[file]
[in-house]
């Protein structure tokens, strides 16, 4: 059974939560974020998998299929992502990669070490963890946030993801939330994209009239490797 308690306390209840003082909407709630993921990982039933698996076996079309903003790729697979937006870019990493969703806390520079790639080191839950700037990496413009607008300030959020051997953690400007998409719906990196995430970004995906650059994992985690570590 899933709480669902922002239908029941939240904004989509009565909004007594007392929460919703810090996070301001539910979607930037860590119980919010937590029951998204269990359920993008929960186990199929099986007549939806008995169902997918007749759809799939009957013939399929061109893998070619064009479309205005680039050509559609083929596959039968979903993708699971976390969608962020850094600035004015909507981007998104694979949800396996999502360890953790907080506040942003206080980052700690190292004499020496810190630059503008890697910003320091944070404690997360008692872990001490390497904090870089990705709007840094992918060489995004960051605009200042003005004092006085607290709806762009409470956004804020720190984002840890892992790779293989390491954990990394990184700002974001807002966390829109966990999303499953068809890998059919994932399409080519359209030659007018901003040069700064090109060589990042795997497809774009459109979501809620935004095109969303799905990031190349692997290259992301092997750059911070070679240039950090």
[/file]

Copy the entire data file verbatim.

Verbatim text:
[in-house]
């Protein structure tokens, strides 16, 4: 059974939560974020998998299929992502990669070490963890946030993801939330994209009239490797 308690306390209840003082909407709630993921990982039933698996076996079309903003790729697979937006870019990493969703806390520079790639080191839950700037990496413009607008300030959020051997953690400007998409719906990196995430970004995906650059994992985690570590 899933709480669902922002239908029941939240904004989509009565909004007594007392929460919703810090996070301001539910979607930037860590119980919010937590029951998204269990359920993008929960186990199929099986007549939806008995169902997918007749759809799939009957013939399929061109893998070619064009479309205005680039050509559609083929596959039968979903993708699971976390969608962020850094600035004015909507981007998104694979949800396996999502360890953790907080506040942003206080980052700690190292004499020496810190630059503008890697910003320091944070404690997360008692872990001490390497904090870089990705709007840094992918060489995004960051605009200042003005004092006085607290709806762009409470956004804020720190984002840890892992790779293989390491954990990394990184700002974001807002966390829109966990999303499953068809890998059919994932399409080519359209030659007018901003040069700064090109060589990042795997497809774009459109979501809620935004095109969303799905990031190349692997290259992301092997750059911070070679240039950090």